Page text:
Believe me, we recognize how challenging it can be to do everything you can to ensure your gut gets the help it needs — eating nutritious, fiber-rich meals, getting the right amount of exercise and setting aside enough time for good sleep — over the course of a day to stay healthy and strong.

That’s why taking a probiotic formulated with multiple strains of live beneficial bacteria can be a critical and necessary step that gives your gut the extra help it needs to maintain that healthy balance.

Now that you have a better understanding of good gut health, you’re ready to take the next step: Learning the best way to take a probiotic.

For Adults In Good Health

Adults receive a gut-friendly boost if they take a probiotic on an empty stomach (ideally with water) about 30 minutes before eating their first meal of the day (probably a morning meal).

It’s important to give the beneficial bacteria in a probiotic some extra time to travel from the bottle to your gut without food getting in the way.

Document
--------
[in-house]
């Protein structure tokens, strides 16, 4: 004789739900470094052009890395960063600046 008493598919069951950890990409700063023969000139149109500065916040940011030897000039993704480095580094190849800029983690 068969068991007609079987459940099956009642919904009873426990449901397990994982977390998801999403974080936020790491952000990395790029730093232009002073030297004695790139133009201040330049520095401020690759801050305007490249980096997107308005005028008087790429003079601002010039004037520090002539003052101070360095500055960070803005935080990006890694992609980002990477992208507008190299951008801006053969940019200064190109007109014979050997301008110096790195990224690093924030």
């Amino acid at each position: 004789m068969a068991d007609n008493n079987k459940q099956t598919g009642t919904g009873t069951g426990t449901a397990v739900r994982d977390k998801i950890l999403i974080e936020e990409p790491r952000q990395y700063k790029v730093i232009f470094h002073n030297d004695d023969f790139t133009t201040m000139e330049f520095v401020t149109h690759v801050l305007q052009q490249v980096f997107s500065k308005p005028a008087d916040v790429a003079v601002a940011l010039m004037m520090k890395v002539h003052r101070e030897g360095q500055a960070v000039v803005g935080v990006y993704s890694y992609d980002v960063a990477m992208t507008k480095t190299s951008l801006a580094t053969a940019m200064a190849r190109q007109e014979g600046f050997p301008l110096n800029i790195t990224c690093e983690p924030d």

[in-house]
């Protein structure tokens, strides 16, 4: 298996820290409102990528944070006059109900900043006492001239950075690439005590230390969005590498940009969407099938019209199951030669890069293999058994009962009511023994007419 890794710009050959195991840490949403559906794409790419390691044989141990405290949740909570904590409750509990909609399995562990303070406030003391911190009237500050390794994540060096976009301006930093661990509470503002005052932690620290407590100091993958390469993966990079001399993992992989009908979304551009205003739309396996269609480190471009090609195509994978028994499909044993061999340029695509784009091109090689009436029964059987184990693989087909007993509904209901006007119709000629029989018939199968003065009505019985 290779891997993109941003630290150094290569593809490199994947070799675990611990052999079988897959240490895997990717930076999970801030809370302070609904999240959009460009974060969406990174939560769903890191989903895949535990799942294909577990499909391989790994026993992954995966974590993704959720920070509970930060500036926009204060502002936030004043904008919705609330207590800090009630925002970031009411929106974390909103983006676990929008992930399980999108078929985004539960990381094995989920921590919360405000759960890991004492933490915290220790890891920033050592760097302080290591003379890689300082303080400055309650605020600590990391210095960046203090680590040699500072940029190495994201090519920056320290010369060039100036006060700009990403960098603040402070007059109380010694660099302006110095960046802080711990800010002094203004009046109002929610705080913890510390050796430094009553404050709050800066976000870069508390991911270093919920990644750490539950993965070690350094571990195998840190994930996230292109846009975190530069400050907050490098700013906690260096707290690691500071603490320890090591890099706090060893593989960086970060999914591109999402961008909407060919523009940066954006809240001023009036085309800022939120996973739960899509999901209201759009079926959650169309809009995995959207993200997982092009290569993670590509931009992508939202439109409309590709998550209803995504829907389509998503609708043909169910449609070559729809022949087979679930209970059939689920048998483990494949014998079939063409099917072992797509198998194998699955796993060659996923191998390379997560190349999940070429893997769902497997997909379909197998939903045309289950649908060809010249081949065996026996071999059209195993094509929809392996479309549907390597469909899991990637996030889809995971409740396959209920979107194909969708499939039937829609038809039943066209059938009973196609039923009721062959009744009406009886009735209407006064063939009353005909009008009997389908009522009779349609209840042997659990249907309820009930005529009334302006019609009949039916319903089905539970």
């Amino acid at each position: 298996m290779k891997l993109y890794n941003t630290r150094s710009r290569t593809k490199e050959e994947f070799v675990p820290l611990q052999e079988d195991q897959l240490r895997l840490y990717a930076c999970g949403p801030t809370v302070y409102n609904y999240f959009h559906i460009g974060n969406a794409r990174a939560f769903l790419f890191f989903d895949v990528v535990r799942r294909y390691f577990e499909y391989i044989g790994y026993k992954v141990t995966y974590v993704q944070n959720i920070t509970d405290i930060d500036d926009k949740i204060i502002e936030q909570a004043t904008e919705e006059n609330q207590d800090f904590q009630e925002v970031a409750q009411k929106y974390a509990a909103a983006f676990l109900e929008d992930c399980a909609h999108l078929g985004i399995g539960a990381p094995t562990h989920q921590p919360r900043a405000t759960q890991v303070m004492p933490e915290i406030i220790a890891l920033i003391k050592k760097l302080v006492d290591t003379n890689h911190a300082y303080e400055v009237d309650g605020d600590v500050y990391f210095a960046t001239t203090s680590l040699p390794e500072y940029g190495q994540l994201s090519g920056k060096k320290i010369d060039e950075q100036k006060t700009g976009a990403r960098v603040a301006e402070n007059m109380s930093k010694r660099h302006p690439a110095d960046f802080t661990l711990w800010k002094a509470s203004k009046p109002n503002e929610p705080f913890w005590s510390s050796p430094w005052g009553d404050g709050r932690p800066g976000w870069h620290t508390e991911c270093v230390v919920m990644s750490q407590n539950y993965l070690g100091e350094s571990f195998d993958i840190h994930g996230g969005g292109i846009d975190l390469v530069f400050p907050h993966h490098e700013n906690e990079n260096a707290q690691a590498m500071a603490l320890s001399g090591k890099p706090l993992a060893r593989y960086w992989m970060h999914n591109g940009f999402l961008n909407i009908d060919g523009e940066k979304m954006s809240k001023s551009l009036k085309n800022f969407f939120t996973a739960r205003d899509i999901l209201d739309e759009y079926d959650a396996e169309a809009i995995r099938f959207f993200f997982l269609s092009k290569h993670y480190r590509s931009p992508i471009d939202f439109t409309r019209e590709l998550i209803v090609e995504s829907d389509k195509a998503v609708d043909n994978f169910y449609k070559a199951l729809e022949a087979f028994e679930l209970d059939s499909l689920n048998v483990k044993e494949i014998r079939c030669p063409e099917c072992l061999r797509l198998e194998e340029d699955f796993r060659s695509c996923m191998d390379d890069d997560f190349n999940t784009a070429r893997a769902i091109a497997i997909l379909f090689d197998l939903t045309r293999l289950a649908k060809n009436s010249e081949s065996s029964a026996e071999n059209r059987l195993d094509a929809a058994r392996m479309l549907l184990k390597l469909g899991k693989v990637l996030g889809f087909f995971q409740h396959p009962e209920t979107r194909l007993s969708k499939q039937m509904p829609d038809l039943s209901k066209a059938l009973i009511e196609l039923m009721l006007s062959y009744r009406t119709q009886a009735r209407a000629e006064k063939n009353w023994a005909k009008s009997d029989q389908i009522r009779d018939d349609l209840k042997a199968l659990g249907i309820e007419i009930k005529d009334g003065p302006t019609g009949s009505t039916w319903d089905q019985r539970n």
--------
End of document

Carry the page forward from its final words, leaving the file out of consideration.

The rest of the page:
A go-to study in the health journal Beneficial Microbes concluded probiotics with multiple strains of key bacterial strains survived when taken before a meal (including strains contained in EndoMune Advanced Probiotic).

On the other hand, taking a probiotic after a meal — when your stomach acid is at its highest — is the worst time to take a probiotic because far fewer beneficial bacteria make it to your gut.

A tip: If you eat breakfast on the run, you may want to take a probiotic before you go to sleep to ensure those beneficial bacteria have the necessary time to do their work.

Whether you take a probiotic first thing in the morning or before you turn in for the night, just be consistent and take your probiotic supplement every day.

For Your Healthy Child

Young children may need some extra help, especially if their developing gut health is compromised or they’re having problems like constipation.

For children under age 3, parents can help to protect their developing immune systems and potentially reduce problems with colic by sprinkling a multi-species probiotic in powdered form (like EndoMune Junior Advanced Probiotic Powder) in a liquid or noncarbonated formula or on soft foods before or with their meal once a day.

As your child grows up and out of those toddler times, she/he will graduate to a probiotic of their own. You can make it fun for your young child with the chewy, fruity EndoMune Junior Advanced Chewable Probiotic.

For Those Sick Days

Taking a probiotic every day is really important, especially when you’re sick and taking medications like antibiotics that can upset the healthy balance of bacteria in your gut and sometimes create more problems like superbugs.